Here I'm bringing you another item that I fully support. This WebGlove is unique and is a great tool to develop hand-eye coordination in young players and refine it in older players. I use these with my 11-year-old and 10-year-old players. They love the games we play with it. We have challenges using it at first base catching throws from infielders from about 15 feet away. Another challenge is with our catchers - just receiving pitches. We also use it with our outfielders catching fly balls - it's especially fun on a windy day to see the little wiffle balls float through the sky. I recommend this product to any coach or parent of baseball or softball players. It's really a one-of-a-kind training tool. And they don't pay me to say that. - Coach Sullivan This unique glove fits over your index finger and thumb to create a small pocket that safely teaches players the proper way to catch a ball in the web. It’s a challenge and any player that can consistently catch the ball with the WebGlov will have the best hands on the team. Use with the Personal Pitcher to work on: Catcher’s framing, Fly ball drills for outfielders, Turning two for middle infielders, Picking the ball at first base Fielding ground balls For young players: This is the best way to safely teach them how to catch and build confidence in their ability! Features Designed to catch Wiffle golf balls Lightweight - easy fit in a bat bag or team with team gear Durable neoprene material Fits over your index finger and thumb Universal for left or right-handed players Benefits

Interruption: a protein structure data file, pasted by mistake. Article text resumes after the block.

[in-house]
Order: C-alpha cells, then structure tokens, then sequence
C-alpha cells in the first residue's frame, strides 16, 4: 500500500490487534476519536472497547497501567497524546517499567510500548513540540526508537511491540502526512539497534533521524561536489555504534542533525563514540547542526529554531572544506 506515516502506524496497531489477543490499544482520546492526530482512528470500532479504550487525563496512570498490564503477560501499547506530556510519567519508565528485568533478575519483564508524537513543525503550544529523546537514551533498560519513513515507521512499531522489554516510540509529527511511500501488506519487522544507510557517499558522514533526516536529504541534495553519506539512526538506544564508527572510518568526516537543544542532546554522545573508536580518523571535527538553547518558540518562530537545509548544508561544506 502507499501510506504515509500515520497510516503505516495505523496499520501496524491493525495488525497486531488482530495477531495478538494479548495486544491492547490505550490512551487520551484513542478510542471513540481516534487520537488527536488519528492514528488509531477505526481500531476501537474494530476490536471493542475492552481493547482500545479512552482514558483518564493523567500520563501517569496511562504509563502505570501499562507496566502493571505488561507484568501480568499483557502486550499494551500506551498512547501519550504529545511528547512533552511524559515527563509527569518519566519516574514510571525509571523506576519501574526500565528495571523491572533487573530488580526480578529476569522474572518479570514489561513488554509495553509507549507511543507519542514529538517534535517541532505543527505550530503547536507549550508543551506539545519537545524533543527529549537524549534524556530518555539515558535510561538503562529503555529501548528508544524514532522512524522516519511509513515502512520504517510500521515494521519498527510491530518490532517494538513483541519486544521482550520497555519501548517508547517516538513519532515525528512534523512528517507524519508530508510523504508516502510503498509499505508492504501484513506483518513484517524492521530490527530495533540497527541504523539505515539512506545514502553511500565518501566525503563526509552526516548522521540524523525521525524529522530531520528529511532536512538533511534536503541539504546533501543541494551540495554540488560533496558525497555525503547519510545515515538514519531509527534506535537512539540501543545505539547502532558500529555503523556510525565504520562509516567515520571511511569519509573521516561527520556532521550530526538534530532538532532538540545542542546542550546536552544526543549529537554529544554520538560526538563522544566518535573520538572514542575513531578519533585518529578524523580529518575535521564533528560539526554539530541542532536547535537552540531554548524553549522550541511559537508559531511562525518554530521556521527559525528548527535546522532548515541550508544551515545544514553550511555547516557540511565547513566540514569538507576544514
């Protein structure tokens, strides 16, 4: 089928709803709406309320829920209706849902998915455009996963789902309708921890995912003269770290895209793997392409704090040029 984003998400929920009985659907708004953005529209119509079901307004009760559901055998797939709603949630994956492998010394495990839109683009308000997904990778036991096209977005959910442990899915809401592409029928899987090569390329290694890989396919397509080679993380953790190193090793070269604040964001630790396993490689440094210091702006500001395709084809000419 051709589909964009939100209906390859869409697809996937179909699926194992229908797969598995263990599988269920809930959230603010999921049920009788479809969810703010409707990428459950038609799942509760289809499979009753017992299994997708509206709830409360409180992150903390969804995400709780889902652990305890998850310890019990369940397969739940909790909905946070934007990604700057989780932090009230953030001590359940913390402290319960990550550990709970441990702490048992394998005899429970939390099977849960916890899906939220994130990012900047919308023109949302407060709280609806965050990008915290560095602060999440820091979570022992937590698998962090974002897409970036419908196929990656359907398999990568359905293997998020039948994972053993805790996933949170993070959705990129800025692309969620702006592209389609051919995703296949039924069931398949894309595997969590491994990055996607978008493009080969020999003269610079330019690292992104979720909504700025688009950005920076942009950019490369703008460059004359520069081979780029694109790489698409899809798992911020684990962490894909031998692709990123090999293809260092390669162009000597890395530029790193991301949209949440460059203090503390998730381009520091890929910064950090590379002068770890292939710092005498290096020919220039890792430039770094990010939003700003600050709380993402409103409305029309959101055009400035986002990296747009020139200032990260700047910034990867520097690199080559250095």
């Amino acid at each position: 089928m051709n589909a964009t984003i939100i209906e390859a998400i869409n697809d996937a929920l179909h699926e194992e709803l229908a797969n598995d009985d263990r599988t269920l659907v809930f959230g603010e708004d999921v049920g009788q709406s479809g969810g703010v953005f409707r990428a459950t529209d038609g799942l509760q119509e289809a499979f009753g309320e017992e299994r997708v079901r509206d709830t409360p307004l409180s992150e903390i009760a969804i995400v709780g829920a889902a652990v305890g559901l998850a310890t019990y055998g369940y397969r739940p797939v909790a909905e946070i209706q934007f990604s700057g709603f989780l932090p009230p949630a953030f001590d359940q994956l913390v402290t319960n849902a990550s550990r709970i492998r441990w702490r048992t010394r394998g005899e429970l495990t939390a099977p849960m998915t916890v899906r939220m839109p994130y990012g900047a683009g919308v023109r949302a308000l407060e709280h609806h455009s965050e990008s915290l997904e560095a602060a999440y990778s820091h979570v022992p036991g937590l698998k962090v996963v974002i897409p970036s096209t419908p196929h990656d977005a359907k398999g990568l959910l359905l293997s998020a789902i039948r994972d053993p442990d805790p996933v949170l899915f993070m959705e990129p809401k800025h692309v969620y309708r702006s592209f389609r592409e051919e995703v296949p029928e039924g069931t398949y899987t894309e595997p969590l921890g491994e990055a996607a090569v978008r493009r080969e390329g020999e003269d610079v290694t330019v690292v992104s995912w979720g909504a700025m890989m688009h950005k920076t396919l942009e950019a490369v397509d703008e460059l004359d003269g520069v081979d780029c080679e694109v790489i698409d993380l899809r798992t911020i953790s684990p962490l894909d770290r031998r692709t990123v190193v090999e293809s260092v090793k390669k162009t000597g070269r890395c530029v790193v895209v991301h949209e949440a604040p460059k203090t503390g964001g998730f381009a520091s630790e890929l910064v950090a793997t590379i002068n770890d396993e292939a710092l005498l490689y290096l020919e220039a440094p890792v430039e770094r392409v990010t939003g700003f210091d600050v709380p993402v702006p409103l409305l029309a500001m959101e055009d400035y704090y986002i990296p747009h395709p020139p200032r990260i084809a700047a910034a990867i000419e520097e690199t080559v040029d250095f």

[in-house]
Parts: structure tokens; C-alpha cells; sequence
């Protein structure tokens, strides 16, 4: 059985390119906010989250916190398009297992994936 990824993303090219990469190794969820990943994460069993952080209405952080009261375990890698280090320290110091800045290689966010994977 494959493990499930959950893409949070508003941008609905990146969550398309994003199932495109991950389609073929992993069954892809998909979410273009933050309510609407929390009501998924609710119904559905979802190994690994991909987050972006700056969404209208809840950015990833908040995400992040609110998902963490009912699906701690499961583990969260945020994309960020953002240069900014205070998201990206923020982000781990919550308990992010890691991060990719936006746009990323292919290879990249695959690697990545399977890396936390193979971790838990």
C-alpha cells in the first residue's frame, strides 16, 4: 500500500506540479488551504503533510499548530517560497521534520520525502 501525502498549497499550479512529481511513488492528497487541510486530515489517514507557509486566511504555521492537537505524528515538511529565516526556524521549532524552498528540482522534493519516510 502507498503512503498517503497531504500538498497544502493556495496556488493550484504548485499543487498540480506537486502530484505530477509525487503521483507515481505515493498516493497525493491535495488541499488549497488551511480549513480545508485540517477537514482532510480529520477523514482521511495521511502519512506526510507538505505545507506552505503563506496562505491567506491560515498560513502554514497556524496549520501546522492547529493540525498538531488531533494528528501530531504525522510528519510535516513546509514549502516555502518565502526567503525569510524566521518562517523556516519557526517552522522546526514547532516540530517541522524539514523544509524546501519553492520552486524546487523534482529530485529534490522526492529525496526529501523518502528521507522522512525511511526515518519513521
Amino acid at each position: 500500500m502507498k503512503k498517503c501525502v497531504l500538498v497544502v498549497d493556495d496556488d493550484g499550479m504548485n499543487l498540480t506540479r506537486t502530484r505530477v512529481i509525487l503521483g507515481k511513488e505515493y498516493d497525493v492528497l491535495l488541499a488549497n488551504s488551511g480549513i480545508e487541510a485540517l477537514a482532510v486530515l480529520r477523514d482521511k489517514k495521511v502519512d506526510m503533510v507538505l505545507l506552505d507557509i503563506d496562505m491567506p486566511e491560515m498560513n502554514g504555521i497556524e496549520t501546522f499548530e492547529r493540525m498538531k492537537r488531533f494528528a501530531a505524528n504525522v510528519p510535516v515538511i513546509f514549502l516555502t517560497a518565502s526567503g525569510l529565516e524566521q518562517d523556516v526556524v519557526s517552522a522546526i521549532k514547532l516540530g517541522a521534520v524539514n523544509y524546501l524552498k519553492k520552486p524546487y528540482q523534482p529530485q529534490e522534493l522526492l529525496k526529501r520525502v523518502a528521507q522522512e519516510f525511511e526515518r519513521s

Develop “Soft Hands” Improve Hand-Eye Coordination Build Confidence in Fielding Safely Teach Young Players How to Catch Eliminate Fear of the Ball Here are reviews from a couple happy customers. As always, let me know if there's any way we can be of help. BETTER COACHING